MICHIGAN STATE: Three Days and Counting

Michigan State heads into Saturday night's game with Indiana having lost its last two games, but there's still plenty of reasons for concern for the Hoosiers. HoosierNation.com takes a look at some of the biggest concerns about this contest...

Can Indiana keep Javon Ringer under wraps?P.J. Hill and Mike Hart might be the most recognizable names among Big Ten tailbacks, but Ringer might be the tailback that concerns opposing defensive coordinators the most.

Why? Because no tailback has proven to be more capable of producing big plays than Ringer. The 5-9, 200-pounder was averaging 7.1 yards/carry a year ago before suffering a season-ending knee injury, and he's equaled that average this season while ranking fourth in the Big Ten with 121.5 yards/game. Ringer is the Spartans' second-leading receiver as well (20 receptions), and nearly one out of every 10 of his touches this season has resulted in a gain of 20 yards or more (eight rushes, four receptions).

That was never more apparent than last week, when he broke free for touchdown runs of 47 and 80 yards against Northwestern to highlight his 12-carry, 185-yard effort. It was also his third straight game of at least 140 yards rushing.

"Ringer is really good," said IU Coach Bill Lynch. "I think he is along the lines of (Illinois running back Rashard) Mendenhall, a really good Big Ten back. He has quickness, breaks tackles and is a physical kid."

For Indiana to win in East Lansing, it's going to need to keep Ringer from hitting home runs in the ground game. He'll get his yards, but he can't be ripping off huge chunks of yardage at a time like he did a week ago against Northwestern.

How will the Hoosier corners match-up with Michigan State's physical wideouts? - Ringer might be the Spartans' best at producing big plays, but Coach Mark Dantonio's team has some wide receivers that can do the same.

Headlining that list is Devin Thomas, a 6-2, 215-pounder who leads the team in receptions (25) and ranks third in the Big Ten in receiving yards (542). Nine of his 25 receptions have been for at least 20 yards, and his 21.7 yards/reception leads the Big Ten as well. He's capable of out-running corners or breaking a tackle, so he'll be a load for Tracy Porter to handle.

But Thomas isn't the only MSU wideout with good size and strength. Freshman Mark Dell (6-2, 185) and junior Deon Curry (6-1, 208) will also be targets of quarterback Brian Hoyer, as will tight end Kellen Davis (6-6, 246).

"They have physical receivers," Lynch said. "They have had big strong receivers in the past. Sometimes they have had big games throwing the ball and sometimes they have big games running the ball."

The Spartans' focus figures to be on the establishing Ringer and the run, but will likely set up some opportunities in the passing game as well. It will be imperative that Porter and Leslie Majors do a good job of wrapping up Michigan State's wideouts to keep positive passing plays from becoming touchdowns due to a blown assignment or missed tackle.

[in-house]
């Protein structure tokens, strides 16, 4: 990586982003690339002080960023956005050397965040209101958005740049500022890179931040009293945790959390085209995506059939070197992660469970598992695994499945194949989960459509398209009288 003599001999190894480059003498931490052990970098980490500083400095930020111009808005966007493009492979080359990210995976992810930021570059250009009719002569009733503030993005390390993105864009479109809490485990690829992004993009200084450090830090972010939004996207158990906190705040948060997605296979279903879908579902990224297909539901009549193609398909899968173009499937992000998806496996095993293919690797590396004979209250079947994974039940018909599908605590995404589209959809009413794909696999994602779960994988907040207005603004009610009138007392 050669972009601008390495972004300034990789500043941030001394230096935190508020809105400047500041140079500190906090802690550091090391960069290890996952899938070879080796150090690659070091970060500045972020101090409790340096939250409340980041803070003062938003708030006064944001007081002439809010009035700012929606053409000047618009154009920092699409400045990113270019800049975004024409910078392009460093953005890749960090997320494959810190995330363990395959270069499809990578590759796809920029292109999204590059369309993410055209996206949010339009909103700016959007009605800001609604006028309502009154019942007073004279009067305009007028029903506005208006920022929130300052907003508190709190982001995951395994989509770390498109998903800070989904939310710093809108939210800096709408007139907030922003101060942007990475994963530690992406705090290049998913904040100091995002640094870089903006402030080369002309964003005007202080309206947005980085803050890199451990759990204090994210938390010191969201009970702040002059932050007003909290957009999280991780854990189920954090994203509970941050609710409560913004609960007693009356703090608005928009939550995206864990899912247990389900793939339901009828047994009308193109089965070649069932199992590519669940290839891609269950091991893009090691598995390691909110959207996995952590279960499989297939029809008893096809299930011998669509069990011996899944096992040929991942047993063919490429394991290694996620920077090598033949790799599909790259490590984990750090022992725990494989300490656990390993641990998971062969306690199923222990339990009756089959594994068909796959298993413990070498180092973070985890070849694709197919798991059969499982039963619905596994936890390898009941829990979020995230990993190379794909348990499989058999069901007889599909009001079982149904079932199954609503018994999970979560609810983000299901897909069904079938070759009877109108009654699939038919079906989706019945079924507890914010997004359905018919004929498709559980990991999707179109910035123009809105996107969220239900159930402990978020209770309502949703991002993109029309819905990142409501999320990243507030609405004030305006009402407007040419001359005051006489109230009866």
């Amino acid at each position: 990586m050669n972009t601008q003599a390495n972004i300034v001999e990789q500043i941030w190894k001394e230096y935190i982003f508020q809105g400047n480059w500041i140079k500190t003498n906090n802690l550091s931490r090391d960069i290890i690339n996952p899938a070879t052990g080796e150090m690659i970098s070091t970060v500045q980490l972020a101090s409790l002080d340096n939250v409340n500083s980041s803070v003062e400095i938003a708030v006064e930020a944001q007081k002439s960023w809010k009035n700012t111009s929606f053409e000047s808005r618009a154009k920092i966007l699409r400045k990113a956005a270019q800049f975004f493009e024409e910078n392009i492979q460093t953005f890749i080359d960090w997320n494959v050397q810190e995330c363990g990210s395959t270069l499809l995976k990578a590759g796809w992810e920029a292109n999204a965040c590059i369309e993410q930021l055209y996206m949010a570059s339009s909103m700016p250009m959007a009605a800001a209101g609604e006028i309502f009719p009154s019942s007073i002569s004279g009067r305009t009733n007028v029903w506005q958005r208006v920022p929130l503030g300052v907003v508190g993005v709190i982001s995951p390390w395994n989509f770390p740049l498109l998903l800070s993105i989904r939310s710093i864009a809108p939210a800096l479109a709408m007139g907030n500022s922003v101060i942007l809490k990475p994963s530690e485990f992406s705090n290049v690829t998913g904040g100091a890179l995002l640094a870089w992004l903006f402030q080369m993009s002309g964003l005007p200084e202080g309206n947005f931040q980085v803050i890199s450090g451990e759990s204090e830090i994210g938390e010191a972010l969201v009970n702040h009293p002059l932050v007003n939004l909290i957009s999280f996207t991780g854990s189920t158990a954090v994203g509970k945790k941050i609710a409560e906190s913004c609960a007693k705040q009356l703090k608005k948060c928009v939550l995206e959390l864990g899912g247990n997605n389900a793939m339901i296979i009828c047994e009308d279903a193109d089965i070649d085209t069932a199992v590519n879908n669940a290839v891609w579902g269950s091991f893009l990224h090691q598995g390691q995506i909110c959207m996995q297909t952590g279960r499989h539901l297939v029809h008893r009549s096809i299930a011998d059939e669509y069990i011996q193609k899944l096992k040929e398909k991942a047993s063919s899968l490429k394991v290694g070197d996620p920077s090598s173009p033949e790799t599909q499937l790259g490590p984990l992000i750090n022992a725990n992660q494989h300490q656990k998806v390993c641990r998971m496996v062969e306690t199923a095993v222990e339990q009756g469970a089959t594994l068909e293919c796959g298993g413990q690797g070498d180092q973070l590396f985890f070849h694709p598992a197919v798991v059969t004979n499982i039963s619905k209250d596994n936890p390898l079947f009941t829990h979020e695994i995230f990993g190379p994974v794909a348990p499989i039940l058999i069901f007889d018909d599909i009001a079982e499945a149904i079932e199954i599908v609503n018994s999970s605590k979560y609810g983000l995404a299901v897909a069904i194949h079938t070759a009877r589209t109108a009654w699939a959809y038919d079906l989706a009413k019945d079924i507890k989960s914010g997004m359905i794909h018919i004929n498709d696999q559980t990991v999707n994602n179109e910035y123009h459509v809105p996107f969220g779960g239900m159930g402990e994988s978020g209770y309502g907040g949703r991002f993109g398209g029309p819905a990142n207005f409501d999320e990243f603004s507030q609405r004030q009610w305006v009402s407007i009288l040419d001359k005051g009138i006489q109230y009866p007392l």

Can Indiana win the special teams battle? – The last time Indiana played in East Lansing, the Spartans were dealing with the fallout of a three-game losing streak in the Big Ten. A 4-0 start had given way to an unforeseen skid, capped by a 49-14 blowout loss at home to Northwestern and quarterback Brett Basanez who threw for 331 yards and accounted for four touchdowns.

Sound familiar? Many of the players' and coaches' names have changed, but the 2005 season was eerily similar to where the Spartans find themselves now. As was the case in 2005, the Spartans started the season 4-0, highlighted by a win over Notre Dame. That quick start gave way to Big Ten struggles, with back-to-back losses to Wisconsin and Northwestern. This time around it was a Northwestern quarterback named C.J. Bacher who picked the Spartan secondary apart, and he did it to the tune of 520 yards and five touchdowns in Saturday's 48-41 Wildcat win.

But Michigan State enjoyed a momentarily reprieve during its '05 season against IU, whipping the Hoosiers 46-15 in East Lansing. The biggest play of that game was most likely the very first one, when Demond Williams fielded Austin Starr's game-opening kickoff and returned it 98 yards for a score. That play breathed some life into Coach John L. Smith's team, which quickly opened a 23-2 lead by the start of the second quarter and cruised to its final win of the regular season.

That's the kind of play that Michigan State could use again to erase some of the memories of a couple of recent heartbreaking losses during the last two weeks. And much to the Hoosiers' chagrin MSU has a player more than capable of breaking a big return. Devin Thomas is among the national leaders with 31.5 average on kickoffs, and he's recently added punt returns to his duties as well.

Indiana can't allow Thomas to break a big return, and in fact needs to win the special teams battle Saturday. In a game that figures to be closely contested throughout, a big return or a blocked kick could give one of the teams the lift it needs to come away with a win.

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What's coming up:

On Monday – Five Numbers to Note
On Tuesday - Four Players to Know
On Wednesday – Three Big Concerns
On Thursday – Two Key Match-Ups
On Friday – One Bold Prediction

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